Kronos. “Demand rose in all market segments, the result of a strengthening economy”.
LG Chem. “Expected the strong growth in product prices to continue on favourable supply and demand conditions.”
Lanxess. “Higher volumes in key customer industries, positive currency effects and price increases, which fully-offset higher raw material costs”.
Lubrizol. “Steady improvement for the markets and applications we serve”.
LyondellBasell. “Much of the company’s strong olefins margins this year were due to operating issues among competitors.”
Marubeni. Increased sales and higher petrochemical prices”.
Mitsui Chemicals. “Increased sales from its functional polymeric materials business.”
Mitsubishi Gas. “Increased sales volumes and higher market prices”.
Nalco. “Particularly strong sales to Brazil, Russia, India and China (BRIC), which were up by more than 40%.”
Olin. “Chlor-alkali earnings were likely to decline sequentially in the fourth quarter as weaker seasonal demand was expected to offset improved pricing.”
Orlen. “Stable sales growth of olefins and polyolefins and higher demand for fertilizers.”
Polimeri Europa. “Recovery in product margins, cost efficiencies and a 1.6% sales volumes increase.”
PotashCorp. “Rapidly rising prices for a number of key crop commodities pushed our industry past the inflection point.”
Reliance. “Margin reduction in polypropylene-propylene and most of the products in polyester and ethylene chain had offset the positive impact of margin improvement in PVC.”
Rhodia. “Markets we serve continue to display favorable dynamics”.
SABIC. “Improvement in production and sales, as well as better prices for most products.”
Shell. “Improved realised chemicals margins, higher chemicals sales volumes and lower operating costs.”
Sherwin Williams. “Cautiously optimistic about the stability of end-market demand and was working hard to mitigate the effect of rising raw material costs.”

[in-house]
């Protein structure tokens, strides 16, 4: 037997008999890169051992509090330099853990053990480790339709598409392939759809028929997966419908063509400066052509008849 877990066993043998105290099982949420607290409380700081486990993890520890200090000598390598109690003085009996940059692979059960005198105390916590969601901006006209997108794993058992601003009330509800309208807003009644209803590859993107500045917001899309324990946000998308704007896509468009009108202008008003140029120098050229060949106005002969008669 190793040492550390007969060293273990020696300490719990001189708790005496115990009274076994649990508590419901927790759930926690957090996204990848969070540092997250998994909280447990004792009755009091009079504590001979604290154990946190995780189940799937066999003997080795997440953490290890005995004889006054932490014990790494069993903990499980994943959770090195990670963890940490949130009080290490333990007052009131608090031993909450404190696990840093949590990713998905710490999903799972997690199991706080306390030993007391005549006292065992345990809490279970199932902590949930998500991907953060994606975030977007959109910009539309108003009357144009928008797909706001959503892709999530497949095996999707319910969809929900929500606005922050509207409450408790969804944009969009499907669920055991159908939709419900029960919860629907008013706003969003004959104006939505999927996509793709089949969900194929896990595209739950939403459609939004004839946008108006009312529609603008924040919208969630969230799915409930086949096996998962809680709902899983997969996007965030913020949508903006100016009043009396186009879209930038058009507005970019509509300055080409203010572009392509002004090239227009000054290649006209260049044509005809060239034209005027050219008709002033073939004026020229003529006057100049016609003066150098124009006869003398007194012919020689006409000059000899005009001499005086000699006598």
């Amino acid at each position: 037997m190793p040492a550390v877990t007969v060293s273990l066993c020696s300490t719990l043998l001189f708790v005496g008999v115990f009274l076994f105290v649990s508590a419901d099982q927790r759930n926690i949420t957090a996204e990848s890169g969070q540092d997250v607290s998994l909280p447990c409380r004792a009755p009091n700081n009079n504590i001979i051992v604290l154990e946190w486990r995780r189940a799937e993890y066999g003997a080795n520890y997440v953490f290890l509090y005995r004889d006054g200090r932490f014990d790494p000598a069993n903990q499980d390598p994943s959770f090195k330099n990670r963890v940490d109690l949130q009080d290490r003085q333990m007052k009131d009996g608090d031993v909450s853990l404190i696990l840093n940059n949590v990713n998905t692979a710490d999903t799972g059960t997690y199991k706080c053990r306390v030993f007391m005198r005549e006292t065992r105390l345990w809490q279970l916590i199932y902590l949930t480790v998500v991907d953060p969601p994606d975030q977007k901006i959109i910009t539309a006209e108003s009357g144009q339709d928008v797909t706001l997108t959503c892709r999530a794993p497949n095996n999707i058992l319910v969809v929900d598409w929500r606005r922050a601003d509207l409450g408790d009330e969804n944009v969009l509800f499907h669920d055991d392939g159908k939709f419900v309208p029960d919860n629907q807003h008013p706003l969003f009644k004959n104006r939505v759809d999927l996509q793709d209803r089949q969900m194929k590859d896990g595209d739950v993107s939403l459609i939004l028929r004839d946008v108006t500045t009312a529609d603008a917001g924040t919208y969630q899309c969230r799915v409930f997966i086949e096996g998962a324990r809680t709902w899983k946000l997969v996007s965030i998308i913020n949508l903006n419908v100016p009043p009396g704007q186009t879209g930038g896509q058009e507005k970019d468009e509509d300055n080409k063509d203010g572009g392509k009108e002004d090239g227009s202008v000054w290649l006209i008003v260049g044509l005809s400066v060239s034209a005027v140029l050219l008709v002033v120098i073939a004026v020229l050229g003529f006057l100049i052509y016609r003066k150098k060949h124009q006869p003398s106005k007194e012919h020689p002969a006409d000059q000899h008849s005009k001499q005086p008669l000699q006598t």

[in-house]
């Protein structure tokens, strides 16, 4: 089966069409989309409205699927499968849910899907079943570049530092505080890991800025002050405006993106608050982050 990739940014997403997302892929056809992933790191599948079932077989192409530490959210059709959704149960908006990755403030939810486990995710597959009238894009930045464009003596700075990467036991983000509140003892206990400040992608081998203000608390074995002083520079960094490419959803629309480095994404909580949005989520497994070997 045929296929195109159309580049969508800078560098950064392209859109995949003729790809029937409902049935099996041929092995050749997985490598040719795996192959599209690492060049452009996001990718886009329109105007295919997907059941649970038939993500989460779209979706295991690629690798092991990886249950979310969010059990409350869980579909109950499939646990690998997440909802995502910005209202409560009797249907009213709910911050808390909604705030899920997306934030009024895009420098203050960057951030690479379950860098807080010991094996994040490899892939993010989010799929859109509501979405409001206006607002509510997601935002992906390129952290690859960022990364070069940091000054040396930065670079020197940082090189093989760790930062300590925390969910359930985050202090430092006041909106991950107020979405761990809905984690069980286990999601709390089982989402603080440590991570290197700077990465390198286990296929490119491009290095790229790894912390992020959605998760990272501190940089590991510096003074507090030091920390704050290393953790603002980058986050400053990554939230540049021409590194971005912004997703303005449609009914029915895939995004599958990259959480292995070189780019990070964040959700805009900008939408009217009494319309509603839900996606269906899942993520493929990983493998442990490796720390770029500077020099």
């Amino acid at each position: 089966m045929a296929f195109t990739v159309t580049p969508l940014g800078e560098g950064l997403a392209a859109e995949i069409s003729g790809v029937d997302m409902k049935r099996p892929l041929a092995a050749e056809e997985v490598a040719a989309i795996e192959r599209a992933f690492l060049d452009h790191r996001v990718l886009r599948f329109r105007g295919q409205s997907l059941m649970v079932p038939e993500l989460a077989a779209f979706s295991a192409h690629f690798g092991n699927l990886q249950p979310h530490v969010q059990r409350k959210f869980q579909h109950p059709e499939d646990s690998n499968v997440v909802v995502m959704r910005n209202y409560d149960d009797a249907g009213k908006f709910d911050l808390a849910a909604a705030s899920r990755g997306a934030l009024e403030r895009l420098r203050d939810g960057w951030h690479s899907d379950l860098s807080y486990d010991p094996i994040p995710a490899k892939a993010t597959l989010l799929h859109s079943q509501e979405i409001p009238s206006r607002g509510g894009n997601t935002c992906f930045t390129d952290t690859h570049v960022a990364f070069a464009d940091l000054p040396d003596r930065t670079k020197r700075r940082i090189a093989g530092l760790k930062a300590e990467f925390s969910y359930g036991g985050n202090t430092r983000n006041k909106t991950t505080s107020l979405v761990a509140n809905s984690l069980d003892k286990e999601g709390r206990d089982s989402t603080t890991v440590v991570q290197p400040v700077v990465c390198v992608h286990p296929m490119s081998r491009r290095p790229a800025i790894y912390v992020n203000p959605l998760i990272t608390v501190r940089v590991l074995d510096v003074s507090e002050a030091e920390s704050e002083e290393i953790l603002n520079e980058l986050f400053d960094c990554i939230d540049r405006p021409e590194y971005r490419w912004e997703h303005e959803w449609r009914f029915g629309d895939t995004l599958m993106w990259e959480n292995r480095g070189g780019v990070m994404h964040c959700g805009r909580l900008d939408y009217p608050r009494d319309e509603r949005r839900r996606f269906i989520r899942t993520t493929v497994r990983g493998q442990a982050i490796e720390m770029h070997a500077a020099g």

Showa Denko. “Profit almost halved, due to the impact of high feedstock costs.”
Sinopec. “Strong demand for ethylene, benzene and polymers amid an ongoing tight supply would boost earnings in Q4.”
SK Energy. “Expect the company’s performance to be further driven by favourable market conditions.”
Solvay. Chemicals businesses excluding soda ash had shown an improvement”.
Syngenta. “Improving conditions in the crop protection market and significant advances in its seeds technology.”
TOTAL. “Increase was driven essentially by an improvement in the petrochemicals; the specialties continued to show solid performance.”
Wacker. “Even if demand edges down over coming months, which seems likely, market conditions will remain favourable.”

About Paul Hodges

Paul Hodges is Chairman of International eChem, trusted commercial advisers to the global chemical industry. The aim of this blog is to share ideas about the influences that may shape the chemical industry over the next 12 – 18 months. It will try to look behind today’s headlines, to understand what may happen next in important issues such oil prices, economic growth and the environment. We may also have some fun, investigating a few of the more offbeat events that take place from time to time. Please do join me and share your thoughts. Between us, we will hopefully develop useful insights into the key factors that will drive the industry's future performance.